• Butyrate is produced by beneficial bacteria in the gut when fiber is consumed in the diet, but it can also be taken as a supplement. It decreases insulin sensitivity, improves feelings of satiety, and helps repair leaky gut.
  • Blood Sugar Testing (57:05)
    • One of Dr. Jeff’s favorite tests to run on all new patients is a fasting insulin level. It’s a blood test that he runs at the same time as a fasting glucose level. If a problem is developing with insulin resistance, it will show up in the insulin test before it shows up in the glucose test.
    • For patients with any type of diabetes or pre-diabetes, he also runs an HA1c blood test, which shows the 3 month average of glucose in the blood.
    • Type 1 diabetics benefit from a continuous glucose monitor, which is normally covered by insurance. For others, there’s the option of a fingerstick glucose monitor that’s not covered by insurance. The fingerstick monitors also have a 20% margin of error, so they’re best used to spot trends rather than relying too heavily on individual readings.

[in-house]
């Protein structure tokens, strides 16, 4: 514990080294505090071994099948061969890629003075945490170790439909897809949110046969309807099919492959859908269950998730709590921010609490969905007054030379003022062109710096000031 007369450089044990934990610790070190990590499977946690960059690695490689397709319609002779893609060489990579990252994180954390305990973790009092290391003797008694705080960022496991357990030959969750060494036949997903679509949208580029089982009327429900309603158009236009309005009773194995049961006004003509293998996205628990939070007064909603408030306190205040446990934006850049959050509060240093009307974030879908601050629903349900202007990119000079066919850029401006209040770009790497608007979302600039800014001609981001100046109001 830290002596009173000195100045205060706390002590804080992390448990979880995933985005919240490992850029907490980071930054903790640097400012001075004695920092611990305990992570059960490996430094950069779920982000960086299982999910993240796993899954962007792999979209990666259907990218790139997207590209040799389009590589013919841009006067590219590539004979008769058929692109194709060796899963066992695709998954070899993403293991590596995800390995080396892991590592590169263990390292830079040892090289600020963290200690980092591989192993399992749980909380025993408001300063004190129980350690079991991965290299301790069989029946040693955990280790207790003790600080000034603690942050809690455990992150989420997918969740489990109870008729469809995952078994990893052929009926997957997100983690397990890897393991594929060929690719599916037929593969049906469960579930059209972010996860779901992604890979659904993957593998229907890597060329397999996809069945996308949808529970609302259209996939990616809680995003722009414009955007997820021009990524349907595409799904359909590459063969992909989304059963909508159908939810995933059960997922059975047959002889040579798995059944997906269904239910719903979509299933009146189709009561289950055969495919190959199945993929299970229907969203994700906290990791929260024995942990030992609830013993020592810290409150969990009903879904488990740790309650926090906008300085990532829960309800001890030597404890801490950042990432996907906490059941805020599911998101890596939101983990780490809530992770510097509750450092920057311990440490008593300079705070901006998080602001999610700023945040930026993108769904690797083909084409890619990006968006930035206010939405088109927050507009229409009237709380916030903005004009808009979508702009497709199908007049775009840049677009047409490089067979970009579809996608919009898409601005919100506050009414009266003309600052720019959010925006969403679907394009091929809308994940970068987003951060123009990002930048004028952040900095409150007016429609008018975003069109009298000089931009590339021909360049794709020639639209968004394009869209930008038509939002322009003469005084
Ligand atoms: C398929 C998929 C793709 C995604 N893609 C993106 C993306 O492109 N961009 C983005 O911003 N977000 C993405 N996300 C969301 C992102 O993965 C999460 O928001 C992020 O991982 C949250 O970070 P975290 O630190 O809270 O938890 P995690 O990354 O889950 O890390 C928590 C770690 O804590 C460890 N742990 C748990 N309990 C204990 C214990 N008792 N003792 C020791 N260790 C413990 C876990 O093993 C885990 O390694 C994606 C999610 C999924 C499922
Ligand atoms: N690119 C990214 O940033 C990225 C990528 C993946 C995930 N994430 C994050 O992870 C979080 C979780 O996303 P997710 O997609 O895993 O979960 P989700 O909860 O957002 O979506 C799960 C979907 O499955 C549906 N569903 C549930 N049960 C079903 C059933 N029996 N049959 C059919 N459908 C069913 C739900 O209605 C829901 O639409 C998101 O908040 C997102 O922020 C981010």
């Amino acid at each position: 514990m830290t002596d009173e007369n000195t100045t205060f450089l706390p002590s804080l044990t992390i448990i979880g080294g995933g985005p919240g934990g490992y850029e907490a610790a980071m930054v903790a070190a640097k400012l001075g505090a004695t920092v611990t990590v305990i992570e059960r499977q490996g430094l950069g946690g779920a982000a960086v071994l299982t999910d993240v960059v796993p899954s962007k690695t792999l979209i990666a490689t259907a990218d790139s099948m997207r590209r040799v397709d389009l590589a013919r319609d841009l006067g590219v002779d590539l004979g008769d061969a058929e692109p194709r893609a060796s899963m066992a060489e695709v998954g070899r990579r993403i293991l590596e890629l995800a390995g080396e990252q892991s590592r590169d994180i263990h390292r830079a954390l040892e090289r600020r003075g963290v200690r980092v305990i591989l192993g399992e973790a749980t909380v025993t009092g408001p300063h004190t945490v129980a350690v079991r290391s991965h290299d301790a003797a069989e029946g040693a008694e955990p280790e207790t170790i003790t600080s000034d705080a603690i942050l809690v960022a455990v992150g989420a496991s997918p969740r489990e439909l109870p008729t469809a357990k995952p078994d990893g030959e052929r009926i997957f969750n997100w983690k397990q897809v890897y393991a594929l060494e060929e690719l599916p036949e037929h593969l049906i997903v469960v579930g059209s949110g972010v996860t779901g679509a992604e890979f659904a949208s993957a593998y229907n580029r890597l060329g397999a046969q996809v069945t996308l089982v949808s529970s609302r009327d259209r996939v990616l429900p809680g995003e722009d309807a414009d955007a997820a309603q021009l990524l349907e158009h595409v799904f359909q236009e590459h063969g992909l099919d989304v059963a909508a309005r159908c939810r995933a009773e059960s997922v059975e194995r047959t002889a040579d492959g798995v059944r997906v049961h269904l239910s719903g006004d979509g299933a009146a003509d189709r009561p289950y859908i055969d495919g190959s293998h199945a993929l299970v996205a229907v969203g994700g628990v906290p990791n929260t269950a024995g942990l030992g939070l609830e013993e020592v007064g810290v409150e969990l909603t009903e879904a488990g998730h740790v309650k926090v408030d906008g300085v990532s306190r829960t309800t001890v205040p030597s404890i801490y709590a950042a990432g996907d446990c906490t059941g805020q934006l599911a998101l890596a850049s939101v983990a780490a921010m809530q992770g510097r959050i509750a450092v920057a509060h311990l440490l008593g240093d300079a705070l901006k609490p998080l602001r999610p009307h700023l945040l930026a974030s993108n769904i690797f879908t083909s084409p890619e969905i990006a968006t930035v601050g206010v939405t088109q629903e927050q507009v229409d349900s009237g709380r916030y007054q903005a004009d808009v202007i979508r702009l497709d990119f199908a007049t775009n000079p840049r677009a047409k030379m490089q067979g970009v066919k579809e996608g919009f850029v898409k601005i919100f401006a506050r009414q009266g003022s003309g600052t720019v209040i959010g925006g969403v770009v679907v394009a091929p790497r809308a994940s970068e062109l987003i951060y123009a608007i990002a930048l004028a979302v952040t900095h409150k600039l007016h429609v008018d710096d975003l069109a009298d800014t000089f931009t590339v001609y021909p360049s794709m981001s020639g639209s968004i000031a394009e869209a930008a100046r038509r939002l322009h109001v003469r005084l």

• For people who don’t have diabetes, simply listening to your body is a wonderful way to track your blood sugar balance. Pay attention to how you feel between meals and after meals. See the “Signs Your Blood Sugar Is Out of Balance” section above.
    • For people with diabetes, it’s important to get regular monitoring by a healthcare practitioner.
  • Outro (1:01:40)
    • Dr. Jeff Horacek works with patients locally through his functional medicine practice in Hood River, Oregon. His wife, Heather Nielsen, is a health coach and licensed counselor, living with autoimmune disease herself. She teaches a Vitality Reset Online Course, which is available to people worldwide. The next course begins in October.
    • Eileen (your podcast host) is the author of multiple books, written to help people thrive with autoimmune disease. Learn more on the Books Page.
    • If you like this podcast, follow or subscribe through your favorite podcast app. You can also subscribe to Eileen’s biweekly newsletter.
    • Check out the entire archive of podcast episodes.